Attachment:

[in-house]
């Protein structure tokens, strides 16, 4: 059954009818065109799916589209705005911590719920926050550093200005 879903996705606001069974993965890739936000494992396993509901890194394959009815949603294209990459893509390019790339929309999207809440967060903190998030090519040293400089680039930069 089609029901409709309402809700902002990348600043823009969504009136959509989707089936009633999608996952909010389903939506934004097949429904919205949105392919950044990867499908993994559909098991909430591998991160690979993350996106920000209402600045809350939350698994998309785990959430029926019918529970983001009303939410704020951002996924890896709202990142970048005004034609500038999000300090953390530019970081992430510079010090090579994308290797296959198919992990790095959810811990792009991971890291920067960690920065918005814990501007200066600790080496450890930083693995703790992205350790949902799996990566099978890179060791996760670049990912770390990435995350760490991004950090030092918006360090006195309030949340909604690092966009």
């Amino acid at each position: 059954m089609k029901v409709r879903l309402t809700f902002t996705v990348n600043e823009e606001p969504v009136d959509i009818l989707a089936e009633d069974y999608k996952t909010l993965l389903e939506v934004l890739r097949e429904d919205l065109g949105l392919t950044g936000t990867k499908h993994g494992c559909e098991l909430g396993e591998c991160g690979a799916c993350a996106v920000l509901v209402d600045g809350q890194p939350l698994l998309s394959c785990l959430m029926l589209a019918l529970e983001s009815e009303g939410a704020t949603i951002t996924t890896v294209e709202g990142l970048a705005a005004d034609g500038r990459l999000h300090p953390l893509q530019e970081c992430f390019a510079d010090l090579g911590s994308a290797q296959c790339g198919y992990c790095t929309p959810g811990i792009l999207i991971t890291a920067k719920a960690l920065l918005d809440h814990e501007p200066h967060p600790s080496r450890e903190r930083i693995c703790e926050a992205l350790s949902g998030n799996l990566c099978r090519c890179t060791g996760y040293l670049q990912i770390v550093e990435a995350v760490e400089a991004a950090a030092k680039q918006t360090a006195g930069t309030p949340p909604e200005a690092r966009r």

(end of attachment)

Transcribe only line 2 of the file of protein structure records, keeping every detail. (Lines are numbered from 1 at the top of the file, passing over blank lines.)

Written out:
């Protein structure tokens, strides 16, 4: 059954009818065109799916589209705005911590719920926050550093200005 879903996705606001069974993965890739936000494992396993509901890194394959009815949603294209990459893509390019790339929309999207809440967060903190998030090519040293400089680039930069 089609029901409709309402809700902002990348600043823009969504009136959509989707089936009633999608996952909010389903939506934004097949429904919205949105392919950044990867499908993994559909098991909430591998991160690979993350996106920000209402600045809350939350698994998309785990959430029926019918529970983001009303939410704020951002996924890896709202990142970048005004034609500038999000300090953390530019970081992430510079010090090579994308290797296959198919992990790095959810811990792009991971890291920067960690920065918005814990501007200066600790080496450890930083693995703790992205350790949902799996990566099978890179060791996760670049990912770390990435995350760490991004950090030092918006360090006195309030949340909604690092966009």